This book shows how self-awareness and agility can help avoid career derailment. I recommend its wise advice on preventing career catastrophe and also what to do when derailment happens. As you start out, this book could not only help you get your career on track, but also keep it there.
|How to Be an Antiracist by Ibram X. Kendi
In this book, Kendi challenges readers to move beyond the false neutrality of seeing themselves as “not racist” to becoming advocates for racial equality as “antiracists.” This book is paramount, now more than ever, as we actively combat racism in all aspects of our society. This book shows how, by your attitude and actions, you can make a measurable difference immediately in helping improve diversity and inclusion.
|Team of Rivals by Doris Kearns Goodwin
I highly recommend this book for the way it chronicles how Abraham Lincoln brought his former opponents together as cabinet advisors during one of the most pivotal moments in U.S. history. Lincoln is an amazing example of a leader with the true self-confidence who gathered a team of people with widely differing views. As you move ahead in your career, it is critical to recruit and develop a diverse team so you can understand multiple perspectives—rather than only your own.
|Alexander Hamilton by Ron Chernow
This is the best-selling biography of the enigmatic first U.S. Treasury Secretary (and inspiration of the Broadway smash musical) who championed ideals that became part of America’s legacy. I loved learning what it took for 13 separate colonies to come together as the United States, which speaks to me during this time of national polarity. You will learn the importance of taking the initiative to make sure, as the Hamilton lyrics tell us, that you’re not “throwin’ away” your shot.
|The Splendid and the Vile by Erik Larson
Larson portrays Winston Churchill’s courage and leadership during World War II and the Blitz, as he taught the people of Great Britain “the art of being fearless.” As a young leader, you can learn the importance of not becoming overwhelmed—no matter how big the challenges—so you can remain clear-headed and make good decisions.
|Guns, Germs and Steel by Jared Diamond
This book examines why some civilizations survived and others were conquered throughout human history, and how geography shaped history. The better you understand history, the better you will understand its implications for the future.
|Einstein: His Life and Universe by Walter Isaacson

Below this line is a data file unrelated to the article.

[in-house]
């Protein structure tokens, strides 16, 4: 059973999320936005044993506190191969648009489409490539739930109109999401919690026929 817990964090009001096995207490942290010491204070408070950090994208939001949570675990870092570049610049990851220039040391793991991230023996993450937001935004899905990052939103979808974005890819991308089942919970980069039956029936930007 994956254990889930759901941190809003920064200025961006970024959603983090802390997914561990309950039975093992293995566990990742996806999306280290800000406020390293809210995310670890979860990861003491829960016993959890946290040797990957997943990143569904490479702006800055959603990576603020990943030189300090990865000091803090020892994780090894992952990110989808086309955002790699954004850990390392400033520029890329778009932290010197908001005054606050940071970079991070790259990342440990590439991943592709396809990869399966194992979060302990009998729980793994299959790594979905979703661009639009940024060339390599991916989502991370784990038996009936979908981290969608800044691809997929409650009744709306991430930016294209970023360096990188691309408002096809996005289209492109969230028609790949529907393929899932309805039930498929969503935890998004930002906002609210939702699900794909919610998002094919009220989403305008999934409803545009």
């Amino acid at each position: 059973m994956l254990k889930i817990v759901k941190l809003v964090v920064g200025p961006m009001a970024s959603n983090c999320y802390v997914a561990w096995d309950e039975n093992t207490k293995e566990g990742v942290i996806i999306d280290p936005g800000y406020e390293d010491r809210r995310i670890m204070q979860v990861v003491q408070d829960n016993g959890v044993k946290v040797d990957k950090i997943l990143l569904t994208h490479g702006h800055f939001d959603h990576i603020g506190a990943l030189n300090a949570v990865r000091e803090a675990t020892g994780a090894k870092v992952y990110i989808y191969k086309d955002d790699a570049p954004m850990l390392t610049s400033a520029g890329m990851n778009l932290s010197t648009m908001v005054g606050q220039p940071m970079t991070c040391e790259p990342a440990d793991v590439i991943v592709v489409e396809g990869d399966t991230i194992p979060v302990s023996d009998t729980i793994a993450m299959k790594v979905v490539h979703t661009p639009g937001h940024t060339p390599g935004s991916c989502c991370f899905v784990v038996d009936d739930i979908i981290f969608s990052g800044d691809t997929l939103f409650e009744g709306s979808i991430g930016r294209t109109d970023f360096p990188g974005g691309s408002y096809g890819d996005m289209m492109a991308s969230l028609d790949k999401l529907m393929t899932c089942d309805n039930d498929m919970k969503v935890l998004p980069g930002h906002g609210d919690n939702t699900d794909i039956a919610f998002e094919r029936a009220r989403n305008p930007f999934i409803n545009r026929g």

What’s not to love about Einstein! This book is based on newly released personal letters with revealing insights into the creativity and personality of the world’s best-known genius. Einstein was not only brilliant, but also had a human side, including a great sense of humor. As a young professional, you’ll see the importance of being relatable so you can lead others—and they will want to follow you.
|Born to Run by Bruce Springsteen
I’m a diehard fan who has been to more than 20 of Bruce Springsteen’s concerts. In this autobiography of the rock ‘n roll legend, you’ll find a great example of a self-reflective person who never forgot where he came from. It’s a reminder that, just as Springsteen is more than his music, you are more than just your job.
|Mere Christianity by C.S. Lewis
This is another book I take on my silent retreat every year to reflect on and reinforce my faith. Whether you consider yourself religious, spiritual, or neither, it is important to reflect on what you believe, what you value, and what really matters.
|Man’s Search for Meaning by Viktor Frankl
Frankel writes about his experiences as a prisoner in Nazi concentration camps and searching for purpose in life. This book had an enormous impact on me. It helped me grasp the importance of living every day and trying to make a difference in the world, no matter what your circumstances.
|The History of Philosophy by A.C. Grayling
This one is always on my desk. It’s an authoritative and accessible volume of both eastern and western philosophies. In reading about philosophy over the millennia, I’ve realized that many of the critical concepts discussed by Socrates (the “unexamined life” is not worth living) and Plato (the nature of happiness), dating back to around 500-400 B.C., remain just as important today.
Good luck—and happy reading!